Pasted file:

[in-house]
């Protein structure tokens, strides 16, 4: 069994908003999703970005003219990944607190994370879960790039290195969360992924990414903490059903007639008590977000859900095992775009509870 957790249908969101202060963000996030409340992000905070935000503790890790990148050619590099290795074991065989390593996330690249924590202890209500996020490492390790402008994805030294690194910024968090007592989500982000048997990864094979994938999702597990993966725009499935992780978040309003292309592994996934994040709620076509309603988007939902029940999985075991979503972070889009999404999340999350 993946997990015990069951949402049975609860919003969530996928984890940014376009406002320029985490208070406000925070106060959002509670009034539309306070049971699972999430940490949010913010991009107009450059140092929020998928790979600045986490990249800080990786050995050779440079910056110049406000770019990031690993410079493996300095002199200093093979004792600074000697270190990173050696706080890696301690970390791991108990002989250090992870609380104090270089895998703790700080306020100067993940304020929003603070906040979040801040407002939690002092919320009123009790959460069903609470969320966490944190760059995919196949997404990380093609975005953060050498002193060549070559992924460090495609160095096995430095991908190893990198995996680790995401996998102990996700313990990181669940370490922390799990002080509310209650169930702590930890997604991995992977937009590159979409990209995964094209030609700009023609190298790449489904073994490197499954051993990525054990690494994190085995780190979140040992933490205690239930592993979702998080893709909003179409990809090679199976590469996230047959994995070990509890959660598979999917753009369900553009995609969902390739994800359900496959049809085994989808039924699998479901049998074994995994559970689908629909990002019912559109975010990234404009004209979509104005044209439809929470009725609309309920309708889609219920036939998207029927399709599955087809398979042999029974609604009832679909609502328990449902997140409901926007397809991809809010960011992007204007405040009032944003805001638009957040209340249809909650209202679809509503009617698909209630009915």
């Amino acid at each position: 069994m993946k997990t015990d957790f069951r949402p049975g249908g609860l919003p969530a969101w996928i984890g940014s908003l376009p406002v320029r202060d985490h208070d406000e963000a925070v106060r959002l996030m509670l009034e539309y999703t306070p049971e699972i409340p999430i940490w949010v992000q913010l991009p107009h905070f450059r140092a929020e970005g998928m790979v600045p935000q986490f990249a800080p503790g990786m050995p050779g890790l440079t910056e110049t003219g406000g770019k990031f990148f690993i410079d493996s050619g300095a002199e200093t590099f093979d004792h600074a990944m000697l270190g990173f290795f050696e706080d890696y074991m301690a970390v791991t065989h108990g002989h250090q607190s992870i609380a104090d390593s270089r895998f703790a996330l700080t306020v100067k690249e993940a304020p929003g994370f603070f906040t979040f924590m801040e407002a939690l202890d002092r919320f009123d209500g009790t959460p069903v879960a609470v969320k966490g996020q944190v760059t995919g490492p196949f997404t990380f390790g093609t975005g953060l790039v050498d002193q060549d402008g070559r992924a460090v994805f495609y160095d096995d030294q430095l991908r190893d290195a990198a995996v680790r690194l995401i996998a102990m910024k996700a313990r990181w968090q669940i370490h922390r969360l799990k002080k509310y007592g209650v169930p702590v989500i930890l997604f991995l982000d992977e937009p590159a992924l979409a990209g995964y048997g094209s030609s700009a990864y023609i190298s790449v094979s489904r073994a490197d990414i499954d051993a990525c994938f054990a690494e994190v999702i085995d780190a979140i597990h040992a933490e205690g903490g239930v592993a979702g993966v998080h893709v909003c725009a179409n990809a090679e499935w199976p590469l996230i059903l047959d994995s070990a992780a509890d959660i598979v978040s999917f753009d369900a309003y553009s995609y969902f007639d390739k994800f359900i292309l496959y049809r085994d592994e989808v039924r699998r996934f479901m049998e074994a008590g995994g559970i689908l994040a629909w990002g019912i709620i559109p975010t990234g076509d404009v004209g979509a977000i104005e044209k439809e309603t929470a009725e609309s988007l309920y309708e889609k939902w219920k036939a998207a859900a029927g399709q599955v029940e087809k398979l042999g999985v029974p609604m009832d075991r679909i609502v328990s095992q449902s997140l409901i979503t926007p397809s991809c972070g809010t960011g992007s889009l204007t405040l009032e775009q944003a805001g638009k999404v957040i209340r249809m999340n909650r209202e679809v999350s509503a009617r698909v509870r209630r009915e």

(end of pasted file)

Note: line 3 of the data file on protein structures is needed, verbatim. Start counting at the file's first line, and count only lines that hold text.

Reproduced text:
């Amino acid at each position: 069994m993946k997990t015990d957790f069951r949402p049975g249908g609860l919003p969530a969101w996928i984890g940014s908003l376009p406002v320029r202060d985490h208070d406000e963000a925070v106060r959002l996030m509670l009034e539309y999703t306070p049971e699972i409340p999430i940490w949010v992000q913010l991009p107009h905070f450059r140092a929020e970005g998928m790979v600045p935000q986490f990249a800080p503790g990786m050995p050779g890790l440079t910056e110049t003219g406000g770019k990031f990148f690993i410079d493996s050619g300095a002199e200093t590099f093979d004792h600074a990944m000697l270190g990173f290795f050696e706080d890696y074991m301690a970390v791991t065989h108990g002989h250090q607190s992870i609380a104090d390593s270089r895998f703790a996330l700080t306020v100067k690249e993940a304020p929003g994370f603070f906040t979040f924590m801040e407002a939690l202890d002092r919320f009123d209500g009790t959460p069903v879960a609470v969320k966490g996020q944190v760059t995919g490492p196949f997404t990380f390790g093609t975005g953060l790039v050498d002193q060549d402008g070559r992924a460090v994805f495609y160095d096995d030294q430095l991908r190893d290195a990198a995996v680790r690194l995401i996998a102990m910024k996700a313990r990181w968090q669940i370490h922390r969360l799990k002080k509310y007592g209650v169930p702590v989500i930890l997604f991995l982000d992977e937009p590159a992924l979409a990209g995964y048997g094209s030609s700009a990864y023609i190298s790449v094979s489904r073994a490197d990414i499954d051993a990525c994938f054990a690494e994190v999702i085995d780190a979140i597990h040992a933490e205690g903490g239930v592993a979702g993966v998080h893709v909003c725009a179409n990809a090679e499935w199976p590469l996230i059903l047959d994995s070990a992780a509890d959660i598979v978040s999917f753009d369900a309003y553009s995609y969902f007639d390739k994800f359900i292309l496959y049809r085994d592994e989808v039924r699998r996934f479901m049998e074994a008590g995994g559970i689908l994040a629909w990002g019912i709620i559109p975010t990234g076509d404009v004209g979509a977000i104005e044209k439809e309603t929470a009725e609309s988007l309920y309708e889609k939902w219920k036939a998207a859900a029927g399709q599955v029940e087809k398979l042999g999985v029974p609604m009832d075991r679909i609502v328990s095992q449902s997140l409901i979503t926007p397809s991809c972070g809010t960011g992007s889009l204007t405040l009032e775009q944003a805001g638009k999404v957040i209340r249809m999340n909650r209202e679809v999350s509503a009617r698909v509870r209630r009915e």